The Situation 

According to Health Canada, Primary Health Care is key to maintaining and improving Canadians’ health, and to the quality and sustainability of the health care system. Across Canada, over 95% of people say that they have access to or are under the care of a primary care provider (family doctor, nurse practitioner or a primary care team). On the other hand, according the the Health Council of Canada, 25% of Canadians felt that it was too difficult to see their physicians and many felt that this access was a key reason why they visited the hospital emergency department. In its report, the New Brunswick Primary Care Advisory Committee (PCAC)  identified that 93% of New Brunswickers had access to a primary care provider (usually a GP). The New Brunswick Health Council (NBHC) surveyed New Brunswick residents and found that while 93 per cent of citizens have a family doctor, only 30% can get an appointment on the same or next day. This meant that up to 60,000 New Brunswick citizens may not have had ready and continuous access to primary care (walk in clinics and even emergency departments can provide primary care but do not support the continuity that is the hallmark of effective primary healthcare). This is in light of the fact that the province actually has more physicians per 100,000 people than the Canadian average.  While it was impossible to accurately measure the extent of this issue, everyone concerned agreed that it needed to be addressed. The PCAC  further stated that young people and especially those with young families seem to have the hardest time to find a doctor. Since the recommended portal to the health system takes place in primary care the Committee stated that it is important that every New Brunswicker that wants one should have access to a primary care provider. 

The Problem 

Several regions within the province had been making significant efforts to identify and then to match people who did not have a family healthcare provider.  The usual process was to capture some information on the person and their families over the phone and to store that in an electronic record so that they could be contacted when providers were ready to take on new patients. Several thousand of these records were created for many years.  Unfortunately this information was not completely accurate, was not standardized across regions, and only covered regions that supported 60-70% of the people in the province. Many rural communities did not have access to the lists and therefore the province and the health regions had no way of knowing how many unattached patients resided in these areas.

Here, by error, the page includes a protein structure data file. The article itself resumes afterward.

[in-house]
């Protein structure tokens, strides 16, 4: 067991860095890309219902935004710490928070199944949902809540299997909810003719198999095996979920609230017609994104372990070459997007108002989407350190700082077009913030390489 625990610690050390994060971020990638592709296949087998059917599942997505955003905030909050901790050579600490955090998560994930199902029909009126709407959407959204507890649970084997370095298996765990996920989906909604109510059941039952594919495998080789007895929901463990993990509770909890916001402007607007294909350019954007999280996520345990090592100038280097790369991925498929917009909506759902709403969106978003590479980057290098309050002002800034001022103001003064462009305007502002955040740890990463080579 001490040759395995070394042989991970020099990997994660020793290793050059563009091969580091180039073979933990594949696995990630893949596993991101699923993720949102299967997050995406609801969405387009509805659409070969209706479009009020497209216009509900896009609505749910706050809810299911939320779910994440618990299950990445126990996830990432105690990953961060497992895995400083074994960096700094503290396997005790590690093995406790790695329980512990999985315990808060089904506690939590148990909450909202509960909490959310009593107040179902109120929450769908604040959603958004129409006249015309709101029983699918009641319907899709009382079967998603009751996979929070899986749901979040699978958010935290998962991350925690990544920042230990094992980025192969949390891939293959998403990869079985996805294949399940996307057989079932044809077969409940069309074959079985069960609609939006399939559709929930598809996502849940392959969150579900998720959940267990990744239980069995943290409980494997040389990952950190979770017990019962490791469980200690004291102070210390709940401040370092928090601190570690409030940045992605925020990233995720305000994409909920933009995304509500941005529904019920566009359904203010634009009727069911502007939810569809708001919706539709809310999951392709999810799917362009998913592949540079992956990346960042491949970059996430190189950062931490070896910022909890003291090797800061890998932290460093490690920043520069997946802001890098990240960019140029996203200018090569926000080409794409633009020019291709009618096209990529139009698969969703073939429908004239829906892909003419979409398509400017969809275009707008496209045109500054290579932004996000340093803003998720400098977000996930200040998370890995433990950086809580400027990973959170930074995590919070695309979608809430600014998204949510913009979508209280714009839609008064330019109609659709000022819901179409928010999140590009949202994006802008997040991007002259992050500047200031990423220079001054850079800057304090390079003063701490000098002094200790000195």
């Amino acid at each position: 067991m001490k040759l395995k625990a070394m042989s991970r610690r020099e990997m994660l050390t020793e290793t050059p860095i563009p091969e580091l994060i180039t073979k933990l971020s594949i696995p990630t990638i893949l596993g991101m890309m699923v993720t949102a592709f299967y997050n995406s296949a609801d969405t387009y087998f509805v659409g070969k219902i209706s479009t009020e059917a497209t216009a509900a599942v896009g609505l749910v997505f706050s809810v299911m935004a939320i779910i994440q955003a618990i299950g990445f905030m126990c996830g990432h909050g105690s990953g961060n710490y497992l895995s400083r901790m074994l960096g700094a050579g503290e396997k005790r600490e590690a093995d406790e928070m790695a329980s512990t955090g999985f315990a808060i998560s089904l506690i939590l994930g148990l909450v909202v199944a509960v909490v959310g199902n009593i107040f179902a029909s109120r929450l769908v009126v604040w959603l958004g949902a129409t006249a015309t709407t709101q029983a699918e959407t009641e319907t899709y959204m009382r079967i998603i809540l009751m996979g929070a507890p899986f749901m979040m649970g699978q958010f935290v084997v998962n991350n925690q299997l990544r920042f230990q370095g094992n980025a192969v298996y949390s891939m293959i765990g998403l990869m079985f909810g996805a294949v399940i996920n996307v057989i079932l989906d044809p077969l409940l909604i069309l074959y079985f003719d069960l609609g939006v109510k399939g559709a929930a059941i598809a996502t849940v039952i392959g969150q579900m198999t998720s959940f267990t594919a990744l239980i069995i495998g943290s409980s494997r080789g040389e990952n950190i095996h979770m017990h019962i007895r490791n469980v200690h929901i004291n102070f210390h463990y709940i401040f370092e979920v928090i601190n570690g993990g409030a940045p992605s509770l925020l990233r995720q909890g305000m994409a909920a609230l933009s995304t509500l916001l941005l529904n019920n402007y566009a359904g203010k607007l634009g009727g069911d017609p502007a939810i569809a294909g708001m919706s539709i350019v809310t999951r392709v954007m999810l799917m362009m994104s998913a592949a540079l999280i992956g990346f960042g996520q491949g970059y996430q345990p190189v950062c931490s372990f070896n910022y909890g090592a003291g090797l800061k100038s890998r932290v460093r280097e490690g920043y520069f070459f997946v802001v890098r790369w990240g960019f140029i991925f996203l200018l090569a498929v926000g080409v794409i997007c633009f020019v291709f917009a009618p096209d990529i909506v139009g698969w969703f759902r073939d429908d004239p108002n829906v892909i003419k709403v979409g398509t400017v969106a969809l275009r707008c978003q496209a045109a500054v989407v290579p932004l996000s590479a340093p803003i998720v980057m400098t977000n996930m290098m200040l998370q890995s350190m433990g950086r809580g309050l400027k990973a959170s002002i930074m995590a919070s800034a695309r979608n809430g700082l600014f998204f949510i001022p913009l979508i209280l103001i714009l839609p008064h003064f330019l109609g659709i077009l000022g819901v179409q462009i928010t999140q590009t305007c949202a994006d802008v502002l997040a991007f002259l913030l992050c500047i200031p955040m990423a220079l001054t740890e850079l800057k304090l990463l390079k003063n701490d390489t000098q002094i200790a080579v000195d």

The Solution 

The Department of Health  began discussions to create a provincial registry. Working with partners across the health system the Department identified several key objectives for the program and began its implementation. ASG was asked to coordinate the launch of the program and to operate the telephonic registration and back end patient matching services. To accomplish this, the Patient Connect NB program team set up a one time transfer of the existing databases, created a real time link to the Province’s on line registration portal and set up an integration process with the Tele-Care 811 program so that people could access immediate care and advice when needed. 

How it Works

When people visit the Provincial web site or call the Patient Connect toll free number they are invited to register for the program.  They are then asked a series of questions to support sorting of people who may have an urgent requirement to be seen.  All placement of people is performed using a first in first out approach. People are also asked about their preference for language and how far they would be prepared to travel to see a family healthcare provider. When practices have room to take new patients they contact the service and provide the program with the number of patients and the timing of the proposed onboarding process. The team then queries the list to identify potential candidates and their families and a letter is prepared inviting the patient to contact their new  provider. To ensure that the list is kept current people are encouraged to check back if they have a change in status such as a move or a new diagnosis.  Finally, every four months, an automated messaging system reaches out to participants to check to see if they are still looking or have any new information to share. 


After the first year of operation, several milestones have been met. The first and most important is that people now have a place to go when they are trying to get connected to a family practice.  In terms of statistical success the program has matched over 17,000 people to a primary care provider in locations throughout the province.